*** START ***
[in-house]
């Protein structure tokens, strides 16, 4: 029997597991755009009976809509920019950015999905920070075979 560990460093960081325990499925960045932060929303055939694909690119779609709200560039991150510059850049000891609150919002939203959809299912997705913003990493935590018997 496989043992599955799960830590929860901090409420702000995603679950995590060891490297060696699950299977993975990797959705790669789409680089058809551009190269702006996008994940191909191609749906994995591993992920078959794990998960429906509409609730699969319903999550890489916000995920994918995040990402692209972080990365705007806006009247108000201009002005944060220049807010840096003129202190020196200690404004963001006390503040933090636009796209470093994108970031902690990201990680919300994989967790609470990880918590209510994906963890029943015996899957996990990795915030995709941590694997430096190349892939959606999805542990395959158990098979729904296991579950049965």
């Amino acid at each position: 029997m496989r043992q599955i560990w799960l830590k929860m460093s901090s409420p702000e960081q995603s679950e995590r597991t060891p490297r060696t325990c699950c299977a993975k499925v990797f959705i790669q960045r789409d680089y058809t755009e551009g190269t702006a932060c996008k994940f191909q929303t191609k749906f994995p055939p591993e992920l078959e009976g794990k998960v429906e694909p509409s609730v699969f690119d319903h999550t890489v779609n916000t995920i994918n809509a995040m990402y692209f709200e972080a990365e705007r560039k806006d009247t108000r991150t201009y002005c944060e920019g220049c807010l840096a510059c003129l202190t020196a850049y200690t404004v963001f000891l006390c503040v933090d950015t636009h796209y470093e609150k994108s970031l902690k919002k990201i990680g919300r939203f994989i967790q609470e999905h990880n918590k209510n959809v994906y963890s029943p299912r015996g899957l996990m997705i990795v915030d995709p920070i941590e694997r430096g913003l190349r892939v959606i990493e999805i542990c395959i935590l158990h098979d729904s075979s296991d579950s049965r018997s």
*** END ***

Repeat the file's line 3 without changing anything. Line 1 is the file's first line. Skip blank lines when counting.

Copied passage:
């Amino acid at each position: 029997m496989r043992q599955i560990w799960l830590k929860m460093s901090s409420p702000e960081q995603s679950e995590r597991t060891p490297r060696t325990c699950c299977a993975k499925v990797f959705i790669q960045r789409d680089y058809t755009e551009g190269t702006a932060c996008k994940f191909q929303t191609k749906f994995p055939p591993e992920l078959e009976g794990k998960v429906e694909p509409s609730v699969f690119d319903h999550t890489v779609n916000t995920i994918n809509a995040m990402y692209f709200e972080a990365e705007r560039k806006d009247t108000r991150t201009y002005c944060e920019g220049c807010l840096a510059c003129l202190t020196a850049y200690t404004v963001f000891l006390c503040v933090d950015t636009h796209y470093e609150k994108s970031l902690k919002k990201i990680g919300r939203f994989i967790q609470e999905h990880n918590k209510n959809v994906y963890s029943p299912r015996g899957l996990m997705i990795v915030d995709p920070i941590e694997r430096g913003l190349r892939v959606i990493e999805i542990c395959i935590l158990h098979d729904s075979s296991d579950s049965r018997s």